The Ashcan Painters: beauty and brutality in American art

"Pictures from life" at the National Gallery.

George Bellows (1882-1925) was one of the most influential American painters of the early 20th century and yet his work is not widely known in the UK. The National Gallery's new exhibition An American Experiment: George Bellows and the Ashcan Painters introduces this important artist and his peers, ahead of a major exhibition at the Royal Academy of Arts in 2013.

Named the Ashcan group in reference to their realist approach, Bellows and his contemporaries were concerned with new ways of presenting American life, valuing honesty and immediacy. Much of their work depicts New York, which by the 1880s was developing rapidly into an urban centre of teeming humanity and burgeoning industry.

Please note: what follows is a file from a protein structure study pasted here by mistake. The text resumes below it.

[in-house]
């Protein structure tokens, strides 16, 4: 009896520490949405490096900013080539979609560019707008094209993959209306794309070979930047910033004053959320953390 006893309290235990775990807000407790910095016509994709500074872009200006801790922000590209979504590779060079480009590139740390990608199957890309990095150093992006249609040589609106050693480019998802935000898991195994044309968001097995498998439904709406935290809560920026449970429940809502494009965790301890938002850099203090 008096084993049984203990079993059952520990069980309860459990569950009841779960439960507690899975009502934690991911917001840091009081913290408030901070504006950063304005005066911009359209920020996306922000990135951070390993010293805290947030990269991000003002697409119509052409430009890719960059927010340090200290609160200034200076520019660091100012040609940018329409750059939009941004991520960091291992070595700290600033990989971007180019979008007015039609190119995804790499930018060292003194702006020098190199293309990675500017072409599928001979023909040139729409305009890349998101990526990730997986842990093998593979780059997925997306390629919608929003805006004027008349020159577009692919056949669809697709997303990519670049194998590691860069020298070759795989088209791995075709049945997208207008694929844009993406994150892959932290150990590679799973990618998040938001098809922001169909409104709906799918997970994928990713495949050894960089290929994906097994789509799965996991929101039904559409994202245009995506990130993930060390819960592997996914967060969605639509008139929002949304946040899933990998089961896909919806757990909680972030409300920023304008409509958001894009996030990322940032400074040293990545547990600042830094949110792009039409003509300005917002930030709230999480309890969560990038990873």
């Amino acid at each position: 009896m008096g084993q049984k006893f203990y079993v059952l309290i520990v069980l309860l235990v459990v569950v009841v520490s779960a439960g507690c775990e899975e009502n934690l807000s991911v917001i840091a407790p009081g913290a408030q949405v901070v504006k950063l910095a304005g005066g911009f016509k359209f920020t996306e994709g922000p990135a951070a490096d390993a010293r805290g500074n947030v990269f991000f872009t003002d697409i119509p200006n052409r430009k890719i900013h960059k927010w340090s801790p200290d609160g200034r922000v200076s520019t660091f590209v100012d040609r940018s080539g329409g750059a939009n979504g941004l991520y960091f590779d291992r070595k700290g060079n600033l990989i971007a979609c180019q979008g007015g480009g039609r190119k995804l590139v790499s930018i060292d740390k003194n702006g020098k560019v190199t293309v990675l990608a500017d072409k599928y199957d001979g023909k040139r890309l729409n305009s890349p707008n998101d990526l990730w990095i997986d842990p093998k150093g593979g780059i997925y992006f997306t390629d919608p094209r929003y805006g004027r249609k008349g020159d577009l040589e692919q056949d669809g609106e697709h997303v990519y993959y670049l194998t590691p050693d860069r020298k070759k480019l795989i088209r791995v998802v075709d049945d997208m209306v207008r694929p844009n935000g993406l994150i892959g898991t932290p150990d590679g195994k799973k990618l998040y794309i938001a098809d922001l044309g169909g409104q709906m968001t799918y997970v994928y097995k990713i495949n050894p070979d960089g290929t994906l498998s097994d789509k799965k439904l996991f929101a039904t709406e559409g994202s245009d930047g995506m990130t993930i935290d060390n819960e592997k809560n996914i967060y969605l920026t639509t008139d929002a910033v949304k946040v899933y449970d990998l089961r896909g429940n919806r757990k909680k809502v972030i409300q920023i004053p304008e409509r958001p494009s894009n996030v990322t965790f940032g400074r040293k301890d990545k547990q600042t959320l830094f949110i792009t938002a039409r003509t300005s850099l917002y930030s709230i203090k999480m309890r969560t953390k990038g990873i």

As the wild landscapes of the New World metamorphosed into scenes of modernity, these artists explored the shifting nature of American identity. Each of the twelve paintings in the exhibition displays this arresting "Ashcan" quality. In Bellows' North River (1908), urban endeavour is intercepted by the vast, looming landscape of the Hudson river and Palisade cliffs beyond it. The untrammelled energy of the city is captured in Excavation at Night (1908). In the foreground, floodlights illuminate a pit where labourers toil over what would become Pennsylvania Station, itself a monument of "Gilded Age" New York. The Manhattan city street above glowers in murky shades of blue and amber, the paint laid on "with the density of mud".